Both teams first man out of the bullpen would make a mistake then settle down for two-plus innings, but Wilmington’s second man out was not so lucky: surrendering an insurance run on a walk and two singles to give Potomac a 7-5 lead in the bottom of the eighth.

A.J. Morris came on in the ninth to pitch a scoreless inning to earn his first professional save and ice the win, which put Potomac back in first place by ½ game and a one-game lead in the loss column. Tomorrow is the teams first scheduled off day since the August 1, and it will be badly needed to prepare for a three-game road series against Frederick this weekend, then a five-game series in Salem next Tuesday through Friday.

Aug 252010
 

Some folks will say that Wilmington’s Will Smith dominated the P-Nats last night, but the more careful observer will tell you: This is what happens when you swing at pitcher’s pitches.

For eight innings, Potomac flailed at the Blue Rock southpaw, consistently putting themselves behind 0-2 and 1-2. For 5⅔ innings, Smith retired every batter he had faced before Nick Moresi singled up the middle to break up the perfect game.

The lanky centerfielder would be the lone exception as batter after batter refused to wait him out — even Derek Norris — as Smith racked up 12 strikeouts over eight innings against no walks.

Meanwhile, Trevor Holder’s troubles keeping the ball in the yard continued, as he surrendered two home runs to Wilmington, accounting for three of the four Wilmington runs. Holder has allowed five home runs in 45 innings for Potomac, but four have come in his last three starts.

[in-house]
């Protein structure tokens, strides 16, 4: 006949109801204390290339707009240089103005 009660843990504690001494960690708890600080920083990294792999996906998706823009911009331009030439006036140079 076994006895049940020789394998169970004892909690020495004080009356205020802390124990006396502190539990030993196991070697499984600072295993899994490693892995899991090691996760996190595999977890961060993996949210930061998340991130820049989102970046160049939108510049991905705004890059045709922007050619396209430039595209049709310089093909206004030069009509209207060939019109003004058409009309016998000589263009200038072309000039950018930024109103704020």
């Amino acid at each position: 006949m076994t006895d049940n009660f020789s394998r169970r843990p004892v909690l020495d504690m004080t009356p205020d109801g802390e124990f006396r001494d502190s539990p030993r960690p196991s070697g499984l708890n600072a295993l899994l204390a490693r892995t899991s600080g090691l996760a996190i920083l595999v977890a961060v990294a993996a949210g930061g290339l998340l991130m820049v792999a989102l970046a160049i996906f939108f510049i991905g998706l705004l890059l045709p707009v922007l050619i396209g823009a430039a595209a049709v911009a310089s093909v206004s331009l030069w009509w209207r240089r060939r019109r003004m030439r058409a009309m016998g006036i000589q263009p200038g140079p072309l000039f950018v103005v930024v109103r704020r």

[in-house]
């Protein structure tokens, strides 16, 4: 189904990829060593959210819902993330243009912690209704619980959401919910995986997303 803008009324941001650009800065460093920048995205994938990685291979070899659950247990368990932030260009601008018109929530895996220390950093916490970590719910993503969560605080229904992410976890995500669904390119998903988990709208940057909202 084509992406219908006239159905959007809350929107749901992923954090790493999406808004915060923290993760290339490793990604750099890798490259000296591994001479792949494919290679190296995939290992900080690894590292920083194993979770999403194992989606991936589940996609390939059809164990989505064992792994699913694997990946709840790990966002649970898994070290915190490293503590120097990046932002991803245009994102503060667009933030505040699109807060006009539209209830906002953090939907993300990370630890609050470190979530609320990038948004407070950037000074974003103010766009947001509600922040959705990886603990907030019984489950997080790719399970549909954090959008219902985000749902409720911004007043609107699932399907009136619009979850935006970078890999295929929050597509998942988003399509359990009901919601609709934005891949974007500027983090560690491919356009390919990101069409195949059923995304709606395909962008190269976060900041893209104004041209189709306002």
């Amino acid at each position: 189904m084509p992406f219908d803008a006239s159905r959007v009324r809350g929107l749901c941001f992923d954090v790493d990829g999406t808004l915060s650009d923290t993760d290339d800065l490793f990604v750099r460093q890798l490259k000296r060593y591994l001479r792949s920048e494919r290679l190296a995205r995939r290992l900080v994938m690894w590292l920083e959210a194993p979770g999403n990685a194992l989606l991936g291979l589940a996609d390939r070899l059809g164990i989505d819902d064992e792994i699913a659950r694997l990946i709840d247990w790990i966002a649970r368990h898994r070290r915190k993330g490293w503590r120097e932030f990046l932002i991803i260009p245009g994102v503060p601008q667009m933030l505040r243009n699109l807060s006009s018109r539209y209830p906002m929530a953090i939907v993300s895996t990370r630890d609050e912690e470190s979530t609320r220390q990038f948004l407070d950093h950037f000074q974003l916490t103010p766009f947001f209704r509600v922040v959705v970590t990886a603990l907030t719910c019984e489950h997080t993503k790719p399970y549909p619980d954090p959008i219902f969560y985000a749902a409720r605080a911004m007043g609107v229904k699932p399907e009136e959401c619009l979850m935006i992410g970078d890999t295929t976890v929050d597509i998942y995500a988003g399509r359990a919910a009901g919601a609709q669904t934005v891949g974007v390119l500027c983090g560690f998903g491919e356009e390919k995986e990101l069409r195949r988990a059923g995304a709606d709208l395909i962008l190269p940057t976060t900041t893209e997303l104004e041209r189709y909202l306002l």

But with such abysmal offense, it’s a nitpick. Potomac would get two runs in the bottom of the ninth against the Blue Rock bullpen as a walk, a Moresi double, and a Norris two-out double would cut the Wilmington lead in half before Tyler Moore would become the 13th and final strikeout on the night fly out to center to end the game.

The loss drops Potomac into second place, a ½ game behind Wilmington, and into a tie in the loss column. The latter matters because Wilmington will play just 68 games in the 2nd half, making it possible for the Blue Rocks to make the playoffs as a percentage-points winner.

Jimmy Barthmaier looks to stop the three-game slide for Potomac against Wilmington’s Timothy Melville, who is 0-1 with a 4.21 ERA in two starts against Potomac this season.

Aug 242010
 

The World Cup came to Woodbridge on Monday Night, as the Wilmington Blue Rocks scored twice in the final minute ninth to tie it at 3-3 and then broke through for three more in extra time innings for a 6-3 win over the Potomac Nationals.

The 14-inning game took three hours and 51 minutes to play, much of it in a light rain, and featured just 25 baserunners over the 28 frames. Wilmington’s Ernesto Mejia was one-man wrecking crew for the Blue Rocks, driving in five of the six runs on a single, triple, and home run, including the two game-tying runs in the ninth and the first two go-ahead runs in the 14th.